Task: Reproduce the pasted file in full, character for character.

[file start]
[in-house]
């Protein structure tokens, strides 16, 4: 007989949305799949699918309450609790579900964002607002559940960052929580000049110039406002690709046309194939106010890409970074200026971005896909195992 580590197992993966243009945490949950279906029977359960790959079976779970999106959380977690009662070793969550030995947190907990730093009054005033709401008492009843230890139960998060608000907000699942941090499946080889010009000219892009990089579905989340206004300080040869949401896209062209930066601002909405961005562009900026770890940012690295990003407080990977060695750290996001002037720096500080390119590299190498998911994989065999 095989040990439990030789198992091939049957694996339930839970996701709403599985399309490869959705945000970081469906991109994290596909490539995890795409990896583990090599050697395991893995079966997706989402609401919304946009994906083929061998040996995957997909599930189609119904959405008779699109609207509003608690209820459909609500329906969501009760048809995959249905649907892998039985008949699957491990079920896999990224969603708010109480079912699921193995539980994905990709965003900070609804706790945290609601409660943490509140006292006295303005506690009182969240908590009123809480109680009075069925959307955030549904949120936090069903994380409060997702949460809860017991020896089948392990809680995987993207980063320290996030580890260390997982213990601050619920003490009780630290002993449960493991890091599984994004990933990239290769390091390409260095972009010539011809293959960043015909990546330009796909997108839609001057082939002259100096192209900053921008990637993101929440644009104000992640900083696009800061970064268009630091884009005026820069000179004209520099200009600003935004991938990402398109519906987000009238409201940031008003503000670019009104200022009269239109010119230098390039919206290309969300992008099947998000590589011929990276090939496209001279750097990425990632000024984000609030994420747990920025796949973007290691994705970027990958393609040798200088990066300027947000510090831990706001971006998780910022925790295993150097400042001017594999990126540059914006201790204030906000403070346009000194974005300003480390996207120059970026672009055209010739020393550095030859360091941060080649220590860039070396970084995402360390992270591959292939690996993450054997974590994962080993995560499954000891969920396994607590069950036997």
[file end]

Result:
[in-house]
């Protein structure tokens, strides 16, 4: 007989949305799949699918309450609790579900964002607002559940960052929580000049110039406002690709046309194939106010890409970074200026971005896909195992 580590197992993966243009945490949950279906029977359960790959079976779970999106959380977690009662070793969550030995947190907990730093009054005033709401008492009843230890139960998060608000907000699942941090499946080889010009000219892009990089579905989340206004300080040869949401896209062209930066601002909405961005562009900026770890940012690295990003407080990977060695750290996001002037720096500080390119590299190498998911994989065999 095989040990439990030789198992091939049957694996339930839970996701709403599985399309490869959705945000970081469906991109994290596909490539995890795409990896583990090599050697395991893995079966997706989402609401919304946009994906083929061998040996995957997909599930189609119904959405008779699109609207509003608690209820459909609500329906969501009760048809995959249905649907892998039985008949699957491990079920896999990224969603708010109480079912699921193995539980994905990709965003900070609804706790945290609601409660943490509140006292006295303005506690009182969240908590009123809480109680009075069925959307955030549904949120936090069903994380409060997702949460809860017991020896089948392990809680995987993207980063320290996030580890260390997982213990601050619920003490009780630290002993449960493991890091599984994004990933990239290769390091390409260095972009010539011809293959960043015909990546330009796909997108839609001057082939002259100096192209900053921008990637993101929440644009104000992640900083696009800061970064268009630091884009005026820069000179004209520099200009600003935004991938990402398109519906987000009238409201940031008003503000670019009104200022009269239109010119230098390039919206290309969300992008099947998000590589011929990276090939496209001279750097990425990632000024984000609030994420747990920025796949973007290691994705970027990958393609040798200088990066300027947000510090831990706001971006998780910022925790295993150097400042001017594999990126540059914006201790204030906000403070346009000194974005300003480390996207120059970026672009055209010739020393550095030859360091941060080649220590860039070396970084995402360390992270591959292939690996993450054997974590994962080993995560499954000891969920396994607590069950036997």